Russia, China Slam Bolton’s Claim That They ‘Sow Disinformation’ About the Administration

By Patrick Goodenough | June 13, 2019 | 4:45 AM EDT

National Security Advisor John Bolton meets with Russian President Vladimir Putin. (Photo: The Kremlin)

(CNSNews.com) – The Russian and Chinese foreign ministries on Wednesday hit back indignantly at National Security Advisor John Bolton’s claim that they and other countries antagonistic to the U.S. are spreading disinformation about policy rifts within the Trump administration.

Playing down the notion of serious disagreements inside the administration, Bolton at a Wall Street Journal event this week attributed the narrative to unfriendly regimes but also blamed “the stenographers of these regimes in the American press.”

“We have substantial reason to believe that North Korea, Iran, Venezuela, Russia, and China have made a decision to – and you can see it publicly – to try to sow disinformation about the administration," Bolton said. “And to say that the president and his advisers are divided, and things like that.”

“Seriously?” asked Maria Zakharova, foreign ministry spokeswoman in Moscow. In a Facebook posting she said Bolton’s words were “so incredible,” she had to re-read them three times.

Zakharova noted that President Trump himself, just weeks ago, posted a tweet calling former Secretary of State Rex Tillerson “dumb as a rock.” It was likely that such derisive words were born out of unity in opinions, she said.

Zakharova then turned to sarcasm.

Alluding to Trump’s Twitter use and to reports in U.S. media on disagreements inside the administration, she said Bolton had better admit that Russian trolls are running Trump’s Twitter account and that U.S. media outlets are owned by Russian oligarchs.

In Beijing, foreign ministry spokesman Geng Shuang at a press briefing Wednesday also commented on Bolton’s remarks.

“If I recall it correctly, these reports on the inner disagreements in the U.S. government and among American officials are mostly carried by U.S. media,” he said. “The allegation that China and Russia spread disinformation is totally blame-shifting.”

National Security Advisor John Bolton listens as President Trump speaks during an Oval Office meeting last April. (Photo by Alex Wong/Getty Images)

Broadening his retort, Geng then recalled that Secretary of State Mike Pompeo, at Texas A&M University last April, had made a comment about the CIA training agents to lie, cheat and steal.

“If you take this into consideration and think about the invasion into Iraq by certain country in 2003 under the pretext that Iraq possessed weapons of mass destruction, it’s not difficult to find out who is spreading disinformation, violating international law and undermining international order,” concluded Geng. “I believe the international community would have a fair judgment.”

‘Stenographers’

At the Wall Street Journal CFO Network event this week, Bolton was asked about differences with Trump over North Korea and Iran.

After challenging an example given by the event’s moderator – relating to recent North Korean short-range missile launches – he turned a spotlight onto hostile regimes.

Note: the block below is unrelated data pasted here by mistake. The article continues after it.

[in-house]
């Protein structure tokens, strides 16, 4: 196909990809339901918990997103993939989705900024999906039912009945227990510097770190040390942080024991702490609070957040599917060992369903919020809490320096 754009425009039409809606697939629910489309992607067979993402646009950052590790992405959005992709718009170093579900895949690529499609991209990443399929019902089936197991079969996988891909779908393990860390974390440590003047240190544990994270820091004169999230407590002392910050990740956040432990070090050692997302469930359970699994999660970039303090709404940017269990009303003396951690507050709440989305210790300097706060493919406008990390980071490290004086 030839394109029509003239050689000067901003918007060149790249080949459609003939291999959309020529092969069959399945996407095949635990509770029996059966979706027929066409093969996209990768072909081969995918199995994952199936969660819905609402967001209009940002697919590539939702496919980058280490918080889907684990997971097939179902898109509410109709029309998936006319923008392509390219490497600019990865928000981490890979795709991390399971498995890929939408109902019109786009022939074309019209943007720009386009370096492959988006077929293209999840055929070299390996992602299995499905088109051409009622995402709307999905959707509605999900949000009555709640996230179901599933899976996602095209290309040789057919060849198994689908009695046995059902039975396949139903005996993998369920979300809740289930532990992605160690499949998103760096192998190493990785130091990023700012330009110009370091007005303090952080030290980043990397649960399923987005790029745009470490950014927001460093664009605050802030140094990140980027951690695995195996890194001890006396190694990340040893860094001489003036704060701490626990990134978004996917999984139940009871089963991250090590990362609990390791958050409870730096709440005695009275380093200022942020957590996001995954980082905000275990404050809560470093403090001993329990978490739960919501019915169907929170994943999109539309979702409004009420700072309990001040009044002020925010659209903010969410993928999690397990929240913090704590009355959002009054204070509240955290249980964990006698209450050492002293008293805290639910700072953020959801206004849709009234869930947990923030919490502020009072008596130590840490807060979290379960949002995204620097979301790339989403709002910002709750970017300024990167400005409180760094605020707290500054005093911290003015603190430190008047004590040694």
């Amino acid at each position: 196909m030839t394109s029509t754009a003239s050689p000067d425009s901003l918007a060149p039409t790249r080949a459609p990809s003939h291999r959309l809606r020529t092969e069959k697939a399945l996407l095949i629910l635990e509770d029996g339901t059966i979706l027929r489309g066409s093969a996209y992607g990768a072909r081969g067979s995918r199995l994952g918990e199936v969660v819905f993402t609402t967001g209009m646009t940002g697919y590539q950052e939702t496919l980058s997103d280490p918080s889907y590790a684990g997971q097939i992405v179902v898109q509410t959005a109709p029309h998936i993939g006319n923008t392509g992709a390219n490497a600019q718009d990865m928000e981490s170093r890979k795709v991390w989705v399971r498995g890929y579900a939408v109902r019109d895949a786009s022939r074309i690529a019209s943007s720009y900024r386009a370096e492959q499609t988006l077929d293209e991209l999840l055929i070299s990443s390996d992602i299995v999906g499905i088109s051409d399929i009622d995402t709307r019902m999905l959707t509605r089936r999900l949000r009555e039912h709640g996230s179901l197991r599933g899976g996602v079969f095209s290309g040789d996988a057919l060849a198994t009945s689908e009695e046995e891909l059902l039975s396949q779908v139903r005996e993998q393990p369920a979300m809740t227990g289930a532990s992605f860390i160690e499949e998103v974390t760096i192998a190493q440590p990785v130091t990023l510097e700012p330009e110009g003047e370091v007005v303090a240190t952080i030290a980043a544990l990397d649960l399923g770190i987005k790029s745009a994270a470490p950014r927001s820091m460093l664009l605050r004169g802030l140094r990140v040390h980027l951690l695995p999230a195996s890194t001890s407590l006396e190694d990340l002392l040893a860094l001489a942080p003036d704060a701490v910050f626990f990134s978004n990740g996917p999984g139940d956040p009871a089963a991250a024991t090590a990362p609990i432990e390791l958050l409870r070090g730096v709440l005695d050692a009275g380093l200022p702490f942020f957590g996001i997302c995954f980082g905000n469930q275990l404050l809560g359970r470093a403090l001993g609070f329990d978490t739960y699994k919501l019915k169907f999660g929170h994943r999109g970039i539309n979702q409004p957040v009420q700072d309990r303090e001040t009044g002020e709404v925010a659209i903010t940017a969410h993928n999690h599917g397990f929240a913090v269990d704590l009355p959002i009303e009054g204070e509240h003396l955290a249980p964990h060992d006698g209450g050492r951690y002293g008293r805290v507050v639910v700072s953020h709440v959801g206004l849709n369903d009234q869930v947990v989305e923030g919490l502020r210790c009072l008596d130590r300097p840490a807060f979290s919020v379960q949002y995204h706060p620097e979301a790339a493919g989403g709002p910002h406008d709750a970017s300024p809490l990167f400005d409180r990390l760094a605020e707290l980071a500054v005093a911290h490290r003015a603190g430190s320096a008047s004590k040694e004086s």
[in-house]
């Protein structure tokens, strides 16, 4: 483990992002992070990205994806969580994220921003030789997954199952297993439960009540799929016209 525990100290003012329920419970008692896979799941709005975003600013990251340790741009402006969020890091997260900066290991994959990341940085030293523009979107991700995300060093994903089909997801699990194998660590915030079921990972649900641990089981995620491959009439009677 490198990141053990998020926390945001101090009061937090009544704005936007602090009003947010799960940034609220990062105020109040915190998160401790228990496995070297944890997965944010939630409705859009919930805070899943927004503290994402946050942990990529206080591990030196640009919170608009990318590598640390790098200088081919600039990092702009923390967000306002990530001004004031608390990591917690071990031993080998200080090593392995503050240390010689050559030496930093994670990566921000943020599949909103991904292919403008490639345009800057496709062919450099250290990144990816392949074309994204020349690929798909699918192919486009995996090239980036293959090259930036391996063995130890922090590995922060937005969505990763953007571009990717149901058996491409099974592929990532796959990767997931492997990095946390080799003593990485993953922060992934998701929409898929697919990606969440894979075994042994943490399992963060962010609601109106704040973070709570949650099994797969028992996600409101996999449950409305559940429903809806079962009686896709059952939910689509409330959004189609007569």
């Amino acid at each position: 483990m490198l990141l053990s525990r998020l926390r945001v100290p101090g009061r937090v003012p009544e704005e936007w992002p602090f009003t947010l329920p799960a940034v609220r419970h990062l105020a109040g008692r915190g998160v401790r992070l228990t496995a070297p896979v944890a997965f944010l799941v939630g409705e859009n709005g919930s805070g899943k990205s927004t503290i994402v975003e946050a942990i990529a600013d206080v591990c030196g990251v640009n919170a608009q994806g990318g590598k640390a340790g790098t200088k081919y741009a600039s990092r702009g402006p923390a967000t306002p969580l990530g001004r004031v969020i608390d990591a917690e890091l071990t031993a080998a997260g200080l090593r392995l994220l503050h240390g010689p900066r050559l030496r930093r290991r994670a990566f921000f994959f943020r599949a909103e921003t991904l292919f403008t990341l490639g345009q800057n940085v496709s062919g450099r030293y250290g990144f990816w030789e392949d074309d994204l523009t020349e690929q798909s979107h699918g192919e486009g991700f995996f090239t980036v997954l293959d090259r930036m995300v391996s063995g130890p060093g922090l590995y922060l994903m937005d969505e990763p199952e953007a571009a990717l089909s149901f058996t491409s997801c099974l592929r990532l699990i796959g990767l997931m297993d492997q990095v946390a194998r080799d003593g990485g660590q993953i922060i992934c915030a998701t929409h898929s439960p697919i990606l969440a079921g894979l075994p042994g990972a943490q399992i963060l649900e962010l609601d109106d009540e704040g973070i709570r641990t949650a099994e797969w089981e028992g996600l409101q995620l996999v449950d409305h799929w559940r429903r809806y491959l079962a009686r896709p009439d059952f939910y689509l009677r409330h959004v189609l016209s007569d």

“We have substantial reason to believe that North Korea, Iran, Venezuela, Russia, and China have made a decision to – and you can see it publicly – to try to sow disinformation about the administration," he said. “And to say that the president and his advisers are divided, and things like that.”

As an example, Bolton cited Iranian foreign minister Javad Zarif’s repeated references to a “B Team,” supposedly goading Trump to a war with Iran.

(Based on the letter B in their names, Zarif lumps in the group Bolton, Israeli Prime Minister Binyamin Netanyahu, and the crown princes of Saudi Arabia and the UAE, Mohammed bin Salman and Mohammed bin Zayed.)

The moderator, the Journal’s John Bussey, then pointed out that it was U.S. media outlets that were reporting on differences within the administration.

“That’s my point,” said Bolton. “The stenographers of these regimes in the American press immediately pick it up.”

When Bussey protested, Bolton offered as an example a New York Times report drawing attention to his absence at a state dinner during Trump’s recent visit to Japan.

“I had a cold, so I didn’t go to this formal dinner,” he said. “And that was duly noted in the New York Times, like sort of Kremlinology: ‘Bolton’s absence at the dinner was noted.’”

“Well, noted by the New York Times and CNN,” Bolton added. “I was asleep, trying to shake my cold, but they didn’t bother to ask about that.”

Pressed by Bussey on how differences inside the administration may be viewed from abroad, Bolton said, “Here’s a hidden truth: There are disagreements within allied governments on foreign policy too. That’s how it works.”

Repeating a line he has used frequently since taking up his post when asked about purported differences with Trump, he said that “the president in our system makes the final decisions,” and that he was national security advisor, “not the national security decision-maker.”

Patrick Goodenough
Patrick Goodenough
Spencer Journalism Fellow

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